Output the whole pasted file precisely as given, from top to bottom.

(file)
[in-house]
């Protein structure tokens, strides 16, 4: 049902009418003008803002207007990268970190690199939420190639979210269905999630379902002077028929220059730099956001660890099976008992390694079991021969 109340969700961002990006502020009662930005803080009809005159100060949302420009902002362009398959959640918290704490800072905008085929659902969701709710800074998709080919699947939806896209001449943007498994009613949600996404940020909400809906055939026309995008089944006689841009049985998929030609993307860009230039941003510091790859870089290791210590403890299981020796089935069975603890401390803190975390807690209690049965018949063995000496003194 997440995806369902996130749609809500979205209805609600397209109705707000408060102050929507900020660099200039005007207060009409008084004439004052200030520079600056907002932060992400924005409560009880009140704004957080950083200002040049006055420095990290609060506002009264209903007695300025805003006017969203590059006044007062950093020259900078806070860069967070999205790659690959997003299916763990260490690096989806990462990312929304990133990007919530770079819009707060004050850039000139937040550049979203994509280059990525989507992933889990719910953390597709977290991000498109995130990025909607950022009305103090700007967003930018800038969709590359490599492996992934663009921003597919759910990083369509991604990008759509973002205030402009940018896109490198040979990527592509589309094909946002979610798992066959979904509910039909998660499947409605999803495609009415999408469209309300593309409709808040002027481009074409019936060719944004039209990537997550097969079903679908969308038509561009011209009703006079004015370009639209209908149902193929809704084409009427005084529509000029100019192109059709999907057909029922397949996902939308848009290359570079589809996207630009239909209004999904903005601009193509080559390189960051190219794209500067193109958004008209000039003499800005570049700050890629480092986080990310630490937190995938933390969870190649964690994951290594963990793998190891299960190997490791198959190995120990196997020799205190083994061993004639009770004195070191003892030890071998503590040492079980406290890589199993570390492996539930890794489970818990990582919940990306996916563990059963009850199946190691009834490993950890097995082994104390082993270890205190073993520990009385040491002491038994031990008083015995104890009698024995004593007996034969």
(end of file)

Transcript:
[in-house]
């Protein structure tokens, strides 16, 4: 049902009418003008803002207007990268970190690199939420190639979210269905999630379902002077028929220059730099956001660890099976008992390694079991021969 109340969700961002990006502020009662930005803080009809005159100060949302420009902002362009398959959640918290704490800072905008085929659902969701709710800074998709080919699947939806896209001449943007498994009613949600996404940020909400809906055939026309995008089944006689841009049985998929030609993307860009230039941003510091790859870089290791210590403890299981020796089935069975603890401390803190975390807690209690049965018949063995000496003194 997440995806369902996130749609809500979205209805609600397209109705707000408060102050929507900020660099200039005007207060009409008084004439004052200030520079600056907002932060992400924005409560009880009140704004957080950083200002040049006055420095990290609060506002009264209903007695300025805003006017969203590059006044007062950093020259900078806070860069967070999205790659690959997003299916763990260490690096989806990462990312929304990133990007919530770079819009707060004050850039000139937040550049979203994509280059990525989507992933889990719910953390597709977290991000498109995130990025909607950022009305103090700007967003930018800038969709590359490599492996992934663009921003597919759910990083369509991604990008759509973002205030402009940018896109490198040979990527592509589309094909946002979610798992066959979904509910039909998660499947409605999803495609009415999408469209309300593309409709808040002027481009074409019936060719944004039209990537997550097969079903679908969308038509561009011209009703006079004015370009639209209908149902193929809704084409009427005084529509000029100019192109059709999907057909029922397949996902939308848009290359570079589809996207630009239909209004999904903005601009193509080559390189960051190219794209500067193109958004008209000039003499800005570049700050890629480092986080990310630490937190995938933390969870190649964690994951290594963990793998190891299960190997490791198959190995120990196997020799205190083994061993004639009770004195070191003892030890071998503590040492079980406290890589199993570390492996539930890794489970818990990582919940990306996916563990059963009850199946190691009834490993950890097995082994104390082993270890205190073993520990009385040491002491038994031990008083015995104890009698024995004593007996034969």